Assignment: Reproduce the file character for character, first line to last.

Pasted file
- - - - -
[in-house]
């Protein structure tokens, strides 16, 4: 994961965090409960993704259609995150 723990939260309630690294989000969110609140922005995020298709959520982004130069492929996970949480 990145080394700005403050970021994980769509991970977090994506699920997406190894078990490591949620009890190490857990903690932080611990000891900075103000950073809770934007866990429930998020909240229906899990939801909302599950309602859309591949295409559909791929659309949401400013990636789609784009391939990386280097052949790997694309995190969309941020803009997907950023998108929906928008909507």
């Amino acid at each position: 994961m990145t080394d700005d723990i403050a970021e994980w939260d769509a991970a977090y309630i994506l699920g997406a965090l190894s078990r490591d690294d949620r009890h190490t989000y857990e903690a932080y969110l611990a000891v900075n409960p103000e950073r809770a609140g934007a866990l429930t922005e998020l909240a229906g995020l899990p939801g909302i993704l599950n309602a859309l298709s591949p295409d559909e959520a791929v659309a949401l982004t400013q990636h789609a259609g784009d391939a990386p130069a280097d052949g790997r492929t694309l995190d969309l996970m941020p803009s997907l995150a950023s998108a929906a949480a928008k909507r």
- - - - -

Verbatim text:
[in-house]
């Protein structure tokens, strides 16, 4: 994961965090409960993704259609995150 723990939260309630690294989000969110609140922005995020298709959520982004130069492929996970949480 990145080394700005403050970021994980769509991970977090994506699920997406190894078990490591949620009890190490857990903690932080611990000891900075103000950073809770934007866990429930998020909240229906899990939801909302599950309602859309591949295409559909791929659309949401400013990636789609784009391939990386280097052949790997694309995190969309941020803009997907950023998108929906928008909507």
């Amino acid at each position: 994961m990145t080394d700005d723990i403050a970021e994980w939260d769509a991970a977090y309630i994506l699920g997406a965090l190894s078990r490591d690294d949620r009890h190490t989000y857990e903690a932080y969110l611990a000891v900075n409960p103000e950073r809770a609140g934007a866990l429930t922005e998020l909240a229906g995020l899990p939801g909302i993704l599950n309602a859309l298709s591949p295409d559909e959520a791929v659309a949401l982004t400013q990636h789609a259609g784009d391939a990386p130069a280097d052949g790997r492929t694309l995190d969309l996970m941020p803009s997907l995150a950023s998108a929906a949480a928008k909507r």